If you're unsure, sometimes a call to the manufacturer will help. "Manufacturers are extremely good about taking care of people on the road. They know that, if their product is being shown, that's the best advertising they can get," confirms Lawless. "Usually, if you call the service department and tell them that you're on tour and have an emergency repair, they'll help you out, even on older, discontinued instruments."

   "If you can get the keyboard open in front of you and you're by a phone, then you can often get someone to talk you through a simple repair," agrees Crew. "But sometimes it's better to just rent another one as quickly as possible. If you manage to get your instrument fixed before the gig, that's all well and good, but if not, at least you have the spare. Ask the sound guy or one of the locals; they'll usually know where the nearest instrument rental shop is."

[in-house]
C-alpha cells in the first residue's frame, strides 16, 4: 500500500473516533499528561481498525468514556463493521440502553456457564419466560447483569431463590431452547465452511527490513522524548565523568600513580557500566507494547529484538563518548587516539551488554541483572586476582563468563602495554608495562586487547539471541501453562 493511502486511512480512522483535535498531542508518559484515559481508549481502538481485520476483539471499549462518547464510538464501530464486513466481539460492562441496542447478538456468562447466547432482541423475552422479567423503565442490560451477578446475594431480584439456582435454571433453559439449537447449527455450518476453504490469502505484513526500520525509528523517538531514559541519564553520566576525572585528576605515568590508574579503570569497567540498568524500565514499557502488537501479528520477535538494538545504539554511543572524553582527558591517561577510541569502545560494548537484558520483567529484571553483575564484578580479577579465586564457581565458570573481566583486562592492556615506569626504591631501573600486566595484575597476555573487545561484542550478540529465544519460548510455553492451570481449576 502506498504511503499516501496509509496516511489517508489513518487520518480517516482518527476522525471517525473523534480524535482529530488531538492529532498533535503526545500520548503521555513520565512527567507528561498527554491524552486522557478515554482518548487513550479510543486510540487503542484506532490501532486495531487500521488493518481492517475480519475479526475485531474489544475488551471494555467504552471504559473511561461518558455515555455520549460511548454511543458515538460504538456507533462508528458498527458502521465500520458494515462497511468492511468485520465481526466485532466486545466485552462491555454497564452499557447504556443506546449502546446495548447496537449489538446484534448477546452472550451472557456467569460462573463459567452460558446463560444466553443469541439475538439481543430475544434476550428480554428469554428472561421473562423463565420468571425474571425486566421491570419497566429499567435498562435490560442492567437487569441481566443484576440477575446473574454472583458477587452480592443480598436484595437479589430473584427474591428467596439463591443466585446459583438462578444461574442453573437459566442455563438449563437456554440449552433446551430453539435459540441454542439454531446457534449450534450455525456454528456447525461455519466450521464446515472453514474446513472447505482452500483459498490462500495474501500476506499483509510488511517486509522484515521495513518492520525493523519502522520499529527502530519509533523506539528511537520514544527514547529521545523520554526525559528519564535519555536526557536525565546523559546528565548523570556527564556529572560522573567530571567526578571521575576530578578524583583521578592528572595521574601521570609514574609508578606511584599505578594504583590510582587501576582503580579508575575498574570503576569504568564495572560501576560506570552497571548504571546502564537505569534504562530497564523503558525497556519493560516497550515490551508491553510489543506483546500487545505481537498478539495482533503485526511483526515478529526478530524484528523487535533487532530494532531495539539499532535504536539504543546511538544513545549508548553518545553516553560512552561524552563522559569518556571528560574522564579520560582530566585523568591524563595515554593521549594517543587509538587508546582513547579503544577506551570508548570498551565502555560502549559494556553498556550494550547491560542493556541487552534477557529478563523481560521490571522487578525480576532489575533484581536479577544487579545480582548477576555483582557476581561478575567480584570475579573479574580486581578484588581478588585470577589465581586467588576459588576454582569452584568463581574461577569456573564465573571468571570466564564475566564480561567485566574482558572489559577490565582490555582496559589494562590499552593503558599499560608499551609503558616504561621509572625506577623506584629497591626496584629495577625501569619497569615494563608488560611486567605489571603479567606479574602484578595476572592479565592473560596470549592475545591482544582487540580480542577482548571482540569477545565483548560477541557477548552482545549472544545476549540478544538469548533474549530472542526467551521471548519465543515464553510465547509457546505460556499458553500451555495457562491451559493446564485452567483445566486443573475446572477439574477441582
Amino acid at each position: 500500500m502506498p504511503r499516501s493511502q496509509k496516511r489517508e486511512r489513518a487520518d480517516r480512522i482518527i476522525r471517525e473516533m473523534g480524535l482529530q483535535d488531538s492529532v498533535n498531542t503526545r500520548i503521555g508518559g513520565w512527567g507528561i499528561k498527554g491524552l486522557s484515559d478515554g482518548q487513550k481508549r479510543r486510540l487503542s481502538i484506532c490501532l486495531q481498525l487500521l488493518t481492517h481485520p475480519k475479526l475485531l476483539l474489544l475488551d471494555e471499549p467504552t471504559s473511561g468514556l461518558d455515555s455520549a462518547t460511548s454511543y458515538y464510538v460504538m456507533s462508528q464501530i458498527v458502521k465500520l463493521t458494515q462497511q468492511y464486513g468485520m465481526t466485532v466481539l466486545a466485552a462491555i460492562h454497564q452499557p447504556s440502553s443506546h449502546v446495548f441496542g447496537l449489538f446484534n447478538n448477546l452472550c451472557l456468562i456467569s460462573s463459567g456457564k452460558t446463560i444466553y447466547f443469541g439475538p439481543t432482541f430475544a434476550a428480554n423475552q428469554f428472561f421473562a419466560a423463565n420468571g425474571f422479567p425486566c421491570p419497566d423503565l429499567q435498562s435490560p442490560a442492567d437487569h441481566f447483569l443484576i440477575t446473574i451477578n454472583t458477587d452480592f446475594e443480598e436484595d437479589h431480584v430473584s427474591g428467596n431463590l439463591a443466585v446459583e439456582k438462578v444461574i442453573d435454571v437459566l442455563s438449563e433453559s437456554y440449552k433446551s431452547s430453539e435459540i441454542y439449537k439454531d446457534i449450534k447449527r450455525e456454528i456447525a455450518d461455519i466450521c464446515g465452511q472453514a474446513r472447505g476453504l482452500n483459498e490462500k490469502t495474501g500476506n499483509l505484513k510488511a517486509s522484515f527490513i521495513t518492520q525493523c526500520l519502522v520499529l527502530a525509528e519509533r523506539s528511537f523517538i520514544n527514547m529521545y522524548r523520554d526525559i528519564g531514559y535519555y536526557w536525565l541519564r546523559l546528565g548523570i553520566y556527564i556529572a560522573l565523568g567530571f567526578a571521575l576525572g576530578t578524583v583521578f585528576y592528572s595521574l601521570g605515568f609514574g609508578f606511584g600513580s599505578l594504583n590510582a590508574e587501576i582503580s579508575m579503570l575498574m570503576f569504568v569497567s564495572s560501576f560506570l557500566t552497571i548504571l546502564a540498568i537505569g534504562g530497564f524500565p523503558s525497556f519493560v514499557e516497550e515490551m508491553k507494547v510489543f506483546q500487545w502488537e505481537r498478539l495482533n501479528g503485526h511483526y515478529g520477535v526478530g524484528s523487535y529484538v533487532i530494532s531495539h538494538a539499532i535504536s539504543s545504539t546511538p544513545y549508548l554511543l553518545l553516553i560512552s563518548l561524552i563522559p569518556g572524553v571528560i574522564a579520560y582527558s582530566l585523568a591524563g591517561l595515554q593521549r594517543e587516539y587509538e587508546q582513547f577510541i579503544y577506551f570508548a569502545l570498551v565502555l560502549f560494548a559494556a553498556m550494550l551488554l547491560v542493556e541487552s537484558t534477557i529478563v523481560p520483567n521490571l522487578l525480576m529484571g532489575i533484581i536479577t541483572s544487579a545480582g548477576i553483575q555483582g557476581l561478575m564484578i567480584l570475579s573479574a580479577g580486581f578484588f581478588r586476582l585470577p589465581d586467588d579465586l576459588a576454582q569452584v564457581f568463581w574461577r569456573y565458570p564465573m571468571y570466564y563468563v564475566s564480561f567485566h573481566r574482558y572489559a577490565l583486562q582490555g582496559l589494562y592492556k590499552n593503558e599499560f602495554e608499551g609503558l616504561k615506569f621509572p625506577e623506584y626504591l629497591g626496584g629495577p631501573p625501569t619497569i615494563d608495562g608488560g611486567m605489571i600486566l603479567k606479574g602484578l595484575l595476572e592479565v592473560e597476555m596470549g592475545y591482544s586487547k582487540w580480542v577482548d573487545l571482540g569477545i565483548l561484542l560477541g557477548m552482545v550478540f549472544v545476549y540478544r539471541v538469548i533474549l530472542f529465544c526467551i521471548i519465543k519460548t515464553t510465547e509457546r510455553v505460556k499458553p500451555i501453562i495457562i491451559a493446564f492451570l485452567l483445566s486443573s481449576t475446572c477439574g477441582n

Vintage gear. The best advice regarding older equipment is to steer clear of taking it out on the road. "Wherever possible I'd try to duplicate the sound on a newer piece of gear," advises Lawless. "There are too few centers that can repair older gear and too few places to get parts, and older gear tends to be unpredictable under adverse conditions. Many newer machines do great analog duplications, such as the Yamaha CS1x, the Studio Electronics analog gear, even the JD and JV series from Roland. By the time you've got it going through the P.A., you're going to get very close."

   "You have to understand that vintage gear must be looked after very carefully," warns Crew. "If you're going to take, say, a Prophet on the road, then take two with you, and be sure to fire up the spare every day. Don't even think of going out without the manual, and if possible, get hold of the service manual with a schematic diagram."

   The show must go on. So your middle C has broken off, you're only getting sound out of one output, that delicate piano sound you spent hours perfecting has turned into bluegrass banjo, and your drummer has just spilled his Coke down the back of your sampler. Now what do you do?